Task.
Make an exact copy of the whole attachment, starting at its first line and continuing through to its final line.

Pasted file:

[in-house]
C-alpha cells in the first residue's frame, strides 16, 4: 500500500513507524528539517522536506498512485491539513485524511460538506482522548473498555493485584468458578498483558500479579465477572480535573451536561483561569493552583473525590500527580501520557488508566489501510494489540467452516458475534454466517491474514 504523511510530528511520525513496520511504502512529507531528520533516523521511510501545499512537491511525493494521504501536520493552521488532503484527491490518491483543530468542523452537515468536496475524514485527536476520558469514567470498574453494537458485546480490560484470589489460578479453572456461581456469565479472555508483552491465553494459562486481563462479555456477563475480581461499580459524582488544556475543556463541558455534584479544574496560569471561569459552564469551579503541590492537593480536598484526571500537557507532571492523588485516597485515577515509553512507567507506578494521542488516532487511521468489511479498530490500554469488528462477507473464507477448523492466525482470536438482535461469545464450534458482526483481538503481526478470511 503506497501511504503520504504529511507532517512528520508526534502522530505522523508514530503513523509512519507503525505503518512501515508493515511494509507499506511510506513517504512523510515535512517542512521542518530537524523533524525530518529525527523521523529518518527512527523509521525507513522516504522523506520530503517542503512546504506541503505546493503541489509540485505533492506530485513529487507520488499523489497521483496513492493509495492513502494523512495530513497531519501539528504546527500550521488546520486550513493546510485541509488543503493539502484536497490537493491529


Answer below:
[in-house]
C-alpha cells in the first residue's frame, strides 16, 4: 500500500513507524528539517522536506498512485491539513485524511460538506482522548473498555493485584468458578498483558500479579465477572480535573451536561483561569493552583473525590500527580501520557488508566489501510494489540467452516458475534454466517491474514 504523511510530528511520525513496520511504502512529507531528520533516523521511510501545499512537491511525493494521504501536520493552521488532503484527491490518491483543530468542523452537515468536496475524514485527536476520558469514567470498574453494537458485546480490560484470589489460578479453572456461581456469565479472555508483552491465553494459562486481563462479555456477563475480581461499580459524582488544556475543556463541558455534584479544574496560569471561569459552564469551579503541590492537593480536598484526571500537557507532571492523588485516597485515577515509553512507567507506578494521542488516532487511521468489511479498530490500554469488528462477507473464507477448523492466525482470536438482535461469545464450534458482526483481538503481526478470511 503506497501511504503520504504529511507532517512528520508526534502522530505522523508514530503513523509512519507503525505503518512501515508493515511494509507499506511510506513517504512523510515535512517542512521542518530537524523533524525530518529525527523521523529518518527512527523509521525507513522516504522523506520530503517542503512546504506541503505546493503541489509540485505533492506530485513529487507520488499523489497521483496513492493509495492513502494523512495530513497531519501539528504546527500550521488546520486550513493546510485541509488543503493539502484536497490537493491529